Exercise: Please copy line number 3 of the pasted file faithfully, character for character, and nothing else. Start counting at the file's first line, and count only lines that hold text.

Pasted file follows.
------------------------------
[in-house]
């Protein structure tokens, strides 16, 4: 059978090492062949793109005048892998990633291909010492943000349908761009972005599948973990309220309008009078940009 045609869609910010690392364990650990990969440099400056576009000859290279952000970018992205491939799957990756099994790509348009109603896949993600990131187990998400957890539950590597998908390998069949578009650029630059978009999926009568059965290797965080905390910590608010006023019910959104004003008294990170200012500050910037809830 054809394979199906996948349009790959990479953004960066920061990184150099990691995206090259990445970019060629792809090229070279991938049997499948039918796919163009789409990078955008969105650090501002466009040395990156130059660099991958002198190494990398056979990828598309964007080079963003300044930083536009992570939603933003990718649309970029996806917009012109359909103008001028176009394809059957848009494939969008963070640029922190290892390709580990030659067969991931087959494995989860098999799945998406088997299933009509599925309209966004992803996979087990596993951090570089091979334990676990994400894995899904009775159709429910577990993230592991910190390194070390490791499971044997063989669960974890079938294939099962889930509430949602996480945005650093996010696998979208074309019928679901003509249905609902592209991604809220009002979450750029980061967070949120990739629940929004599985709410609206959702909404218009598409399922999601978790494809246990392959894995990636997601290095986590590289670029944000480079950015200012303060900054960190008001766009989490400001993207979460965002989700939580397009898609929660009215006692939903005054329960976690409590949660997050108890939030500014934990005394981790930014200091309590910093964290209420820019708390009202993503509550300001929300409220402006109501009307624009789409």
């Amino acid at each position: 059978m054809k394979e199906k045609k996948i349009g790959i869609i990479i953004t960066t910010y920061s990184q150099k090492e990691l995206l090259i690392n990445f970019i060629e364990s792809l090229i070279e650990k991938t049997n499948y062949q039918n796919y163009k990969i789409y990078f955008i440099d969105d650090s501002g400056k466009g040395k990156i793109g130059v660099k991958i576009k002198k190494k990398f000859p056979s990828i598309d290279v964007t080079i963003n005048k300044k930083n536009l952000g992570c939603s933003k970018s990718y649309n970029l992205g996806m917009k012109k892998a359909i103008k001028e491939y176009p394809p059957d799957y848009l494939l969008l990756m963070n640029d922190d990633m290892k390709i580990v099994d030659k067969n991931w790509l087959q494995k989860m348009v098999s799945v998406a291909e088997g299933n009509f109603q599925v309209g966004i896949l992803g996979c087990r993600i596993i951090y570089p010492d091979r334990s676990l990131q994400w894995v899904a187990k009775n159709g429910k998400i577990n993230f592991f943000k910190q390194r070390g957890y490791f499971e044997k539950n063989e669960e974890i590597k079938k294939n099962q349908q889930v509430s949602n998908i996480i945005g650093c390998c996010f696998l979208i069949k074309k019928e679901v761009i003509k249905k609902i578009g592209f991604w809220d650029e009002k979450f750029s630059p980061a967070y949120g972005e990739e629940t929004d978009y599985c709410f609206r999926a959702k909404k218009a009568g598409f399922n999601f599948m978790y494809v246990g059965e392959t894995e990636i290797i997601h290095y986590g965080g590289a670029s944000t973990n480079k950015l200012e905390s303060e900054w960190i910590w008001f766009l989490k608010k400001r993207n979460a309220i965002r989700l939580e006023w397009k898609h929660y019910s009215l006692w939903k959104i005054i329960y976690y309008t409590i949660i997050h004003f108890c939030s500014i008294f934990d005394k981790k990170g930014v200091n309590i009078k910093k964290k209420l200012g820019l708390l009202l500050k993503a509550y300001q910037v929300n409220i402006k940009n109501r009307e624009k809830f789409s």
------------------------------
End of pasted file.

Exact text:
């Amino acid at each position: 059978m054809k394979e199906k045609k996948i349009g790959i869609i990479i953004t960066t910010y920061s990184q150099k090492e990691l995206l090259i690392n990445f970019i060629e364990s792809l090229i070279e650990k991938t049997n499948y062949q039918n796919y163009k990969i789409y990078f955008i440099d969105d650090s501002g400056k466009g040395k990156i793109g130059v660099k991958i576009k002198k190494k990398f000859p056979s990828i598309d290279v964007t080079i963003n005048k300044k930083n536009l952000g992570c939603s933003k970018s990718y649309n970029l992205g996806m917009k012109k892998a359909i103008k001028e491939y176009p394809p059957d799957y848009l494939l969008l990756m963070n640029d922190d990633m290892k390709i580990v099994d030659k067969n991931w790509l087959q494995k989860m348009v098999s799945v998406a291909e088997g299933n009509f109603q599925v309209g966004i896949l992803g996979c087990r993600i596993i951090y570089p010492d091979r334990s676990l990131q994400w894995v899904a187990k009775n159709g429910k998400i577990n993230f592991f943000k910190q390194r070390g957890y490791f499971e044997k539950n063989e669960e974890i590597k079938k294939n099962q349908q889930v509430s949602n998908i996480i945005g650093c390998c996010f696998l979208i069949k074309k019928e679901v761009i003509k249905k609902i578009g592209f991604w809220d650029e009002k979450f750029s630059p980061a967070y949120g972005e990739e629940t929004d978009y599985c709410f609206r999926a959702k909404k218009a009568g598409f399922n999601f599948m978790y494809v246990g059965e392959t894995e990636i290797i997601h290095y986590g965080g590289a670029s944000t973990n480079k950015l200012e905390s303060e900054w960190i910590w008001f766009l989490k608010k400001r993207n979460a309220i965002r989700l939580e006023w397009k898609h929660y019910s009215l006692w939903k959104i005054i329960y976690y309008t409590i949660i997050h004003f108890c939030s500014i008294f934990d005394k981790k990170g930014v200091n309590i009078k910093k964290k209420l200012g820019l708390l009202l500050k993503a509550y300001q910037v929300n409220i402006k940009n109501r009307e624009k809830f789409s």